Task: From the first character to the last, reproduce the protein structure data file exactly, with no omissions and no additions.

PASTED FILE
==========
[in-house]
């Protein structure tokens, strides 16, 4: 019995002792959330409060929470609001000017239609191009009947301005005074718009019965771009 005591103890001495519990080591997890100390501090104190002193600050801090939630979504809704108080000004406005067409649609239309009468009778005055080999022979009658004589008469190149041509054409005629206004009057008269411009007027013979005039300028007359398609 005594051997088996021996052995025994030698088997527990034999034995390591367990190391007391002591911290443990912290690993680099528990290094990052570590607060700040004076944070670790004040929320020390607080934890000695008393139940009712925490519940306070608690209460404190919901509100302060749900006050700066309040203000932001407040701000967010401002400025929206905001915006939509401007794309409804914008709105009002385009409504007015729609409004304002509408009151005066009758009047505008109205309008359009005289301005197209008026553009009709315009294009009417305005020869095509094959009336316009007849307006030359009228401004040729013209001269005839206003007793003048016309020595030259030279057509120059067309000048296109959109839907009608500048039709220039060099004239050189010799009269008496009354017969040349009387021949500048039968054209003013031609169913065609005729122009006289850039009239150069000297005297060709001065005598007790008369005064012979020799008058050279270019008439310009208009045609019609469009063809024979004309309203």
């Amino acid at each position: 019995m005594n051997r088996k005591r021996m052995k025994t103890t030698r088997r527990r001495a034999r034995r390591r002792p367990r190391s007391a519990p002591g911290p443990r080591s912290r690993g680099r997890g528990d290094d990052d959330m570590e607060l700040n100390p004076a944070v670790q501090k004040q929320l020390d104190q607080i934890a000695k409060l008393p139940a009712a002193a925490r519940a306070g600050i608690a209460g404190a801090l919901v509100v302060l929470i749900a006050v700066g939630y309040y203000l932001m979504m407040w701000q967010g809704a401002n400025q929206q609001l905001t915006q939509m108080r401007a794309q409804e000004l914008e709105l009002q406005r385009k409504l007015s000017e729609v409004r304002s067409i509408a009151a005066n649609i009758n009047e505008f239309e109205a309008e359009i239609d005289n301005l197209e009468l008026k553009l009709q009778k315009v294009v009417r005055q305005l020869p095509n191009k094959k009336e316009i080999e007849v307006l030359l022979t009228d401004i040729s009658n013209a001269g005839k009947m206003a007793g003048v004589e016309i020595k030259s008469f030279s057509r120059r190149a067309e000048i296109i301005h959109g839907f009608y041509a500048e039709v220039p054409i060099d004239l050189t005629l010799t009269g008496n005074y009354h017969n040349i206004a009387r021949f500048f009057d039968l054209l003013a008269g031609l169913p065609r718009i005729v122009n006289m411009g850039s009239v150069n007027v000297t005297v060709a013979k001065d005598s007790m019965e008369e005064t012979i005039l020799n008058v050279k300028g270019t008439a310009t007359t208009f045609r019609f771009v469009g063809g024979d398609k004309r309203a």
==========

[in-house]
């Protein structure tokens, strides 16, 4: 019995002792959330409060929470609001000017239609191009009947301005005074718009019965771009 005591103890001495519990080591997890100390501090104190002193600050801090939630979504809704108080000004406005067409649609239309009468009778005055080999022979009658004589008469190149041509054409005629206004009057008269411009007027013979005039300028007359398609 005594051997088996021996052995025994030698088997527990034999034995390591367990190391007391002591911290443990912290690993680099528990290094990052570590607060700040004076944070670790004040929320020390607080934890000695008393139940009712925490519940306070608690209460404190919901509100302060749900006050700066309040203000932001407040701000967010401002400025929206905001915006939509401007794309409804914008709105009002385009409504007015729609409004304002509408009151005066009758009047505008109205309008359009005289301005197209008026553009009709315009294009009417305005020869095509094959009336316009007849307006030359009228401004040729013209001269005839206003007793003048016309020595030259030279057509120059067309000048296109959109839907009608500048039709220039060099004239050189010799009269008496009354017969040349009387021949500048039968054209003013031609169913065609005729122009006289850039009239150069000297005297060709001065005598007790008369005064012979020799008058050279270019008439310009208009045609019609469009063809024979004309309203």
């Amino acid at each position: 019995m005594n051997r088996k005591r021996m052995k025994t103890t030698r088997r527990r001495a034999r034995r390591r002792p367990r190391s007391a519990p002591g911290p443990r080591s912290r690993g680099r997890g528990d290094d990052d959330m570590e607060l700040n100390p004076a944070v670790q501090k004040q929320l020390d104190q607080i934890a000695k409060l008393p139940a009712a002193a925490r519940a306070g600050i608690a209460g404190a801090l919901v509100v302060l929470i749900a006050v700066g939630y309040y203000l932001m979504m407040w701000q967010g809704a401002n400025q929206q609001l905001t915006q939509m108080r401007a794309q409804e000004l914008e709105l009002q406005r385009k409504l007015s000017e729609v409004r304002s067409i509408a009151a005066n649609i009758n009047e505008f239309e109205a309008e359009i239609d005289n301005l197209e009468l008026k553009l009709q009778k315009v294009v009417r005055q305005l020869p095509n191009k094959k009336e316009i080999e007849v307006l030359l022979t009228d401004i040729s009658n013209a001269g005839k009947m206003a007793g003048v004589e016309i020595k030259s008469f030279s057509r120059r190149a067309e000048i296109i301005h959109g839907f009608y041509a500048e039709v220039p054409i060099d004239l050189t005629l010799t009269g008496n005074y009354h017969n040349i206004a009387r021949f500048f009057d039968l054209l003013a008269g031609l169913p065609r718009i005729v122009n006289m411009g850039s009239v150069n007027v000297t005297v060709a013979k001065d005598s007790m019965e008369e005064t012979i005039l020799n008058v050279k300028g270019t008439a310009t007359t208009f045609r019609f771009v469009g063809g024979d398609k004309r309203a």